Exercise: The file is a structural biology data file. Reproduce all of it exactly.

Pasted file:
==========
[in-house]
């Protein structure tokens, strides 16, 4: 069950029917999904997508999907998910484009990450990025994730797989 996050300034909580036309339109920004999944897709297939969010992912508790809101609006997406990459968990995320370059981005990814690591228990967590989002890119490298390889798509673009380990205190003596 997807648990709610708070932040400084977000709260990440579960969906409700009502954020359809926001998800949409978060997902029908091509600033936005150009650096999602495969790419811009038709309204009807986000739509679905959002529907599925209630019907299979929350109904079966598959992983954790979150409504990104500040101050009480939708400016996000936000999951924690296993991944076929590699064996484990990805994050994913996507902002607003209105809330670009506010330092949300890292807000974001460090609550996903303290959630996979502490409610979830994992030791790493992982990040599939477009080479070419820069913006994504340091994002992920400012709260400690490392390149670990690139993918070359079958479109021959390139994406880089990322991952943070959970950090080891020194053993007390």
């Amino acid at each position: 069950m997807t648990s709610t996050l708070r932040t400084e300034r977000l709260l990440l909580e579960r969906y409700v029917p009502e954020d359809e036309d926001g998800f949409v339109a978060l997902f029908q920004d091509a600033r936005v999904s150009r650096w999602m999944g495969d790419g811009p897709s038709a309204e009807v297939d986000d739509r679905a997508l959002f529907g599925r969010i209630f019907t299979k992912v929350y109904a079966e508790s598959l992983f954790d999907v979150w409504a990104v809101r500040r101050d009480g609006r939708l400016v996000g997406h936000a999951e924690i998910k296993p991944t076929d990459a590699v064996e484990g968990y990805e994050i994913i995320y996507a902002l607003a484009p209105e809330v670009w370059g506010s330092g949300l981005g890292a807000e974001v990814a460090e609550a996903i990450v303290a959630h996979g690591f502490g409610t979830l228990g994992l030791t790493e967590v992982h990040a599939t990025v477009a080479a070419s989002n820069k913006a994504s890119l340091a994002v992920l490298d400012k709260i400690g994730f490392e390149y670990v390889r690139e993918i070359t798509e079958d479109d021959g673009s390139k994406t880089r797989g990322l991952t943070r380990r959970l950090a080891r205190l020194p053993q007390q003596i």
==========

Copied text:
[in-house]
């Protein structure tokens, strides 16, 4: 069950029917999904997508999907998910484009990450990025994730797989 996050300034909580036309339109920004999944897709297939969010992912508790809101609006997406990459968990995320370059981005990814690591228990967590989002890119490298390889798509673009380990205190003596 997807648990709610708070932040400084977000709260990440579960969906409700009502954020359809926001998800949409978060997902029908091509600033936005150009650096999602495969790419811009038709309204009807986000739509679905959002529907599925209630019907299979929350109904079966598959992983954790979150409504990104500040101050009480939708400016996000936000999951924690296993991944076929590699064996484990990805994050994913996507902002607003209105809330670009506010330092949300890292807000974001460090609550996903303290959630996979502490409610979830994992030791790493992982990040599939477009080479070419820069913006994504340091994002992920400012709260400690490392390149670990690139993918070359079958479109021959390139994406880089990322991952943070959970950090080891020194053993007390």
């Amino acid at each position: 069950m997807t648990s709610t996050l708070r932040t400084e300034r977000l709260l990440l909580e579960r969906y409700v029917p009502e954020d359809e036309d926001g998800f949409v339109a978060l997902f029908q920004d091509a600033r936005v999904s150009r650096w999602m999944g495969d790419g811009p897709s038709a309204e009807v297939d986000d739509r679905a997508l959002f529907g599925r969010i209630f019907t299979k992912v929350y109904a079966e508790s598959l992983f954790d999907v979150w409504a990104v809101r500040r101050d009480g609006r939708l400016v996000g997406h936000a999951e924690i998910k296993p991944t076929d990459a590699v064996e484990g968990y990805e994050i994913i995320y996507a902002l607003a484009p209105e809330v670009w370059g506010s330092g949300l981005g890292a807000e974001v990814a460090e609550a996903i990450v303290a959630h996979g690591f502490g409610t979830l228990g994992l030791t790493e967590v992982h990040a599939t990025v477009a080479a070419s989002n820069k913006a994504s890119l340091a994002v992920l490298d400012k709260i400690g994730f490392e390149y670990v390889r690139e993918i070359t798509e079958d479109d021959g673009s390139k994406t880089r797989g990322l991952t943070r380990r959970l950090a080891r205190l020194p053993q007390q003596i």